20. @ Old Nat

    Thank you for this explanation. It helps a great deal. The people of California can’t be sued and neither can the state (unless the state consents to the suit or if Congress, in certain circumstances, abrogates that sovereign immunity). The reason I ask is because I am learning about the concept of both state sovereign immunity and federal sovereign immunity. The concept is that neither the United States nor the states can be sued because of sovereign immunity. And this sovereign immunity is claimed to have derived from English common law predating the Constitution (even though it’s not actually in the Constitution itself). The whole concept is kinda ridiculous but it’s stuck with us.

    I asked about the Scottish kings because it would seem like if you could get rid of a monarch on the basis that he or she broke the contract, that would suggest that you don’t really have sovereign immunity. Of course, as you point out, while the concept was labeled “breach of contract,” it really is more akin to the concept of impeachment.

  21. Night folk :)

  22. Socal,

    We agree on something, Big O rocks! Unemployment at a 2 yr low today! :)

  23. @ Alec

    I may have misread Amber’s post, but that was my reading of it.
    And your interpretation was entirely correct, Alec. :-)

  24. @ Barney & Éoin

    Strangely, Eoin does not seem at all non-partisan to me! He has been crystal clear in calling for Labour to be defeated in Scotland.
    Yes, but he doesn’t live in Scotland & won’t be voting so I don’t mind. ;-)

  25. @ Eoin

    “We agree on something, Big O rocks! Unemployment at a 2 yr low today!”

    He does rock. And I think we probably agree on a lot.

    @ Old Nat

    “Previous Scottish Kings were got rid of by the much quicker method of assassination – another similarity between Scottish monarchs and US Presidents!”

    You have to be careful with jokes like that these days. But we haven’t had that many presidents assasinated….only four actually and with any luck, the number shall remain at four.

    We did have this weird trend for a while actually where every president elected in the year ending with 0 died in office. Reagan broke the trend though (albeit he came very close to death 30 years ago this week) and Dubya almost restarted the trend the time he nearly choked to death on a pretzel and collapsed. But he failed… so many other things he did in life.

  26. jamesw

    The most obvious thing about your projected number os seats is that Lib Dem and Lab could have formed a Government and the mainstream anti-Tory anti-right wing vote would have prevailed.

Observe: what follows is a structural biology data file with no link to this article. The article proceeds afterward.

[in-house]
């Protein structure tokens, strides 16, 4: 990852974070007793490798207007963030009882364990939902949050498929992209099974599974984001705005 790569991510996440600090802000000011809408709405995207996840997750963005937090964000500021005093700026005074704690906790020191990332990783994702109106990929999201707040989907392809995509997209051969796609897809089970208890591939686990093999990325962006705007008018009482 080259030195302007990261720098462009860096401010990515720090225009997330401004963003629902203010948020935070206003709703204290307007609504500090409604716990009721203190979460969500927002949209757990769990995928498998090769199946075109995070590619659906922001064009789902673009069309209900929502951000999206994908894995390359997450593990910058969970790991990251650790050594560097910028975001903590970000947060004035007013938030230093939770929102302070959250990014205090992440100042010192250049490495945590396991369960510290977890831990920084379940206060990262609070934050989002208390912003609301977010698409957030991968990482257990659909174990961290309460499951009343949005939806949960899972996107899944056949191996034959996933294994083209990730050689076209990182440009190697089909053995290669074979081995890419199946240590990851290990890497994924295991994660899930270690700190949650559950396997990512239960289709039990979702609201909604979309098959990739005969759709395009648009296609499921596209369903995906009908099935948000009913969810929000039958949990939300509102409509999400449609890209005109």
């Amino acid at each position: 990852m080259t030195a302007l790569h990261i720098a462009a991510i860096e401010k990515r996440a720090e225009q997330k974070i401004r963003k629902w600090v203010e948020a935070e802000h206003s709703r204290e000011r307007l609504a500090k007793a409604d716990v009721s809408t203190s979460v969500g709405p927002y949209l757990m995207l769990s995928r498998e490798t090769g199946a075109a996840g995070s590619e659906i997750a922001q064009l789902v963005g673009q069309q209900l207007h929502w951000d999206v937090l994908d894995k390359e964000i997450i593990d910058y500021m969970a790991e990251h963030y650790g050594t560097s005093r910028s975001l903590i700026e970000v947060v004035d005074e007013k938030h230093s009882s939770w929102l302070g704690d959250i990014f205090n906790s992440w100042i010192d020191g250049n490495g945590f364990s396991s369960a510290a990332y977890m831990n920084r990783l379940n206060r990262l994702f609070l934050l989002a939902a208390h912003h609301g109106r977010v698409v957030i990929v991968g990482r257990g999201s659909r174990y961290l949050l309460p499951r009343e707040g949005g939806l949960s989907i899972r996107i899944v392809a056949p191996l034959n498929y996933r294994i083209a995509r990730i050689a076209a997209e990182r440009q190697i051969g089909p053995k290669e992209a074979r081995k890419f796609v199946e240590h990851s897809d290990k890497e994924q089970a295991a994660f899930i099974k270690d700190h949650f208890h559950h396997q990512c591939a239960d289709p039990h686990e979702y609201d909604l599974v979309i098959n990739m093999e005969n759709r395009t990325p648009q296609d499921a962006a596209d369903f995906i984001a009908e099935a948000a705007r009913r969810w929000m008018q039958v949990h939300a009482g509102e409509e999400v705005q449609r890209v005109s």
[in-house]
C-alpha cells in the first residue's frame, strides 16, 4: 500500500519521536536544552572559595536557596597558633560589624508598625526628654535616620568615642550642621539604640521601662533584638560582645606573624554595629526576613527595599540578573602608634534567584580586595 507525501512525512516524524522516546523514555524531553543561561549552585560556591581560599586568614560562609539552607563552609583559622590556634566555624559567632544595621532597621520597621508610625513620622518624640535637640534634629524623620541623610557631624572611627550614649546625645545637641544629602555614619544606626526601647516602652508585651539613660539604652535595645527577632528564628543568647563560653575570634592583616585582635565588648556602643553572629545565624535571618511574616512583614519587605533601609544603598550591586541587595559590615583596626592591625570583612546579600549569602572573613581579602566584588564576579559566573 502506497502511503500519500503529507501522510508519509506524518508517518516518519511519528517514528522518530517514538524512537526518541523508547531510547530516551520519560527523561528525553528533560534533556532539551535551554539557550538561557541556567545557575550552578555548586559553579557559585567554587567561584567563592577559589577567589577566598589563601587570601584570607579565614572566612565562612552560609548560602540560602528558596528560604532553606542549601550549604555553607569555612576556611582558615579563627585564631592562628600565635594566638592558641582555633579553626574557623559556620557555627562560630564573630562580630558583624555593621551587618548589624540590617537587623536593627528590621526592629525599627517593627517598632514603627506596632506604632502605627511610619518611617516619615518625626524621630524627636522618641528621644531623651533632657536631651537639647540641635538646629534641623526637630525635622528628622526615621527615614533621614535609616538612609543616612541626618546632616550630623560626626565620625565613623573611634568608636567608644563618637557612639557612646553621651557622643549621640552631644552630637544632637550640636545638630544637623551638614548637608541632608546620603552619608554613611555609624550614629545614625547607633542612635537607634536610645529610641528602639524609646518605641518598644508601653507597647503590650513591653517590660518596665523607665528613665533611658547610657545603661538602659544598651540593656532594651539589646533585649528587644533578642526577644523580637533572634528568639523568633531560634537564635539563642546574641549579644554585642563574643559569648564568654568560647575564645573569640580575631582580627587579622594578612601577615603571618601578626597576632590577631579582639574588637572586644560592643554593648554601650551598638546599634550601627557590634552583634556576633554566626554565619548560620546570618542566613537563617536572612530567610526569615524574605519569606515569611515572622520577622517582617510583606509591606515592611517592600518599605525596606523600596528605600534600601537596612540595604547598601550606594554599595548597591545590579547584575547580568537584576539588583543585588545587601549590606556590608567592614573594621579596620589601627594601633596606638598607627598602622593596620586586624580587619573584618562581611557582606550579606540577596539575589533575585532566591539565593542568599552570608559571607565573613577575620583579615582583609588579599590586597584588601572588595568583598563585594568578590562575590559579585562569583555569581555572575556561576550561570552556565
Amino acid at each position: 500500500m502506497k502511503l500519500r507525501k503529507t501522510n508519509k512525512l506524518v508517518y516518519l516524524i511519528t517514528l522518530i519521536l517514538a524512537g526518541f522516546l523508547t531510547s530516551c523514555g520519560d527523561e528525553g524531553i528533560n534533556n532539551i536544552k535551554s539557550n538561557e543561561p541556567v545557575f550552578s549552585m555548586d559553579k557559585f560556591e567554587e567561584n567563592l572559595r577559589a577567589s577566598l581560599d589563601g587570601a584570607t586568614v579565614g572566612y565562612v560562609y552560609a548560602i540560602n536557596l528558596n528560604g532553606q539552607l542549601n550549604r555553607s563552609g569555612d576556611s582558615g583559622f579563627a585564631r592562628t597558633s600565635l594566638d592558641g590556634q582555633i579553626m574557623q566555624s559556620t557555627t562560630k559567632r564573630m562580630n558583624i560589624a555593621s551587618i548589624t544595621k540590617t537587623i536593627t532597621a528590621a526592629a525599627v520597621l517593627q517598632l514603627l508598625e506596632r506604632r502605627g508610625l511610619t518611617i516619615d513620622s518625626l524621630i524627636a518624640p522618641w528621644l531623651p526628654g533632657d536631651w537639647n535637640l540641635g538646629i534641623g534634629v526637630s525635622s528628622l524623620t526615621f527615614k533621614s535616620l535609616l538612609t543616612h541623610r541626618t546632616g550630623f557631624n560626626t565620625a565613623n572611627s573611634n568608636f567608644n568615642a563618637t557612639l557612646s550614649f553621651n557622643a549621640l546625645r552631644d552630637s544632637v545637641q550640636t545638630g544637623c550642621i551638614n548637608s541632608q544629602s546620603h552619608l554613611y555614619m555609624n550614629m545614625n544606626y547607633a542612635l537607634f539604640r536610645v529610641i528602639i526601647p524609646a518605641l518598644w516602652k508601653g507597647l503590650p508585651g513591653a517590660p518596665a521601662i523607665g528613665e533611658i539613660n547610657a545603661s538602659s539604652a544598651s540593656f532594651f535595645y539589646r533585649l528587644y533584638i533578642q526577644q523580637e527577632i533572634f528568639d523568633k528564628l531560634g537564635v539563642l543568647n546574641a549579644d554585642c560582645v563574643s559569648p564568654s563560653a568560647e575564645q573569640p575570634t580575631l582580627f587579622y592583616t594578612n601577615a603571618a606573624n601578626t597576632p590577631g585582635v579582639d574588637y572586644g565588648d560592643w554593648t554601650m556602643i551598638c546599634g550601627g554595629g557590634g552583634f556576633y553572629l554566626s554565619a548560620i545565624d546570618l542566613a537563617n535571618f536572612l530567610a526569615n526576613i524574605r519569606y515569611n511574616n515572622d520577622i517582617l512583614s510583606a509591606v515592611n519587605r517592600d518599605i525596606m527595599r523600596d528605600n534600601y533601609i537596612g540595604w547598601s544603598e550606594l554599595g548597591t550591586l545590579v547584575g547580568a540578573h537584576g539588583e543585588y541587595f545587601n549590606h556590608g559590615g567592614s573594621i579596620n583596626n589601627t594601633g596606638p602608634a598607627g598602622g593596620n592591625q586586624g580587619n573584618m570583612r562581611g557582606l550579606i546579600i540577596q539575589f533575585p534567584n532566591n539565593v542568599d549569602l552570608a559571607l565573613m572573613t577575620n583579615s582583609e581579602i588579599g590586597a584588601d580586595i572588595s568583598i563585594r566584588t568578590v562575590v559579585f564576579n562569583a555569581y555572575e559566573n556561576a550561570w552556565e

Anybody read Polly Toynbee today saying exactly what i said last night? There’s a head of steam moving away from cuts towards stimulation. As it quite clear and will become clearer that the cuts are killing the economy.

  27. Nick,

    She said this

    “Instead, Labour should seize this moment. Increasingly trapped inside Alistair Darling’s straitjacket, Labour should embark on a new economic direction. The FT quite fairly analysed the figures: the difference between Labour and coalition deficit reduction plans is just £24bn by 2014.”

    I think she understates the point.

  28. Nick,

    Fraser Nelson says the following,

    “total spending cuts in 2011-12 total 0.6pc. Darling proposed 0.2pc.”

    I think he understates the point.

  29. Oliver Letwin just days ago said

    “Leading up to the recent Budget, we took the view collectively in Cabinet that we faced an immediate national crisis in the form of less growth and jobs than we needed. And we were determined collectively to try to increase that growth and those jobs.”

    I don’t think he understates the point. He is admitting implicitly than a plan b has been embarked upon.

  30. SoCal

    ” I don’t think we’re headed for structural unemployment ”

    I hope you are right-I have been listening to commentators on Bloomberg who think you are wrong.

    I fear that in UK we have had structural unemployment for some years-and it will show increasingly as we experience skills shortages during an economic recovery.

    (we already have them is some sectors)

  31. @Eoin – the problem with quoting people who back your view is that you need to be sure that they do actually understand what they are talking about and are not making the same mistake as you are also making.

    Polly Toynbee, for example, is saying that the difference between Darling’s and Osborne’s plans is ‘just’ £24b, but neglects to mention that Darling’s plan was reliant on cuts ‘worse than Thatchers’.

    I can’t find the Fraser Nelson quote but he is not an economist and in previous pronouncements has made exactly the same mistake as you by claiming the planned cuts are tiny and people are making a fuss over nothing, displaying a complete misunderstanding of the structure of government spending and the role of inflation.

    For example, I note that you declined to respond to my post of 7.06pm where I pointed out that your 1.86% departmental budget increase is actually only around a 0.85% increase if you strip out the increase in debt servicing costs that you list. Under any inflationary scenario this will be a cut, and with inflation likely to be at 3%+ for most of the year it will be a big cut. That’s before you start looking at automatic rises in pensioner numbers, unemployment etc. Arguing that this won’t amount to major cuts is fanciful.

    Likewise you declined to respond to my 9.56pm post correcting what I thought to be your error in understanding Amber’s ‘savage cuts’ post, a view she later confirmed at 12.21am.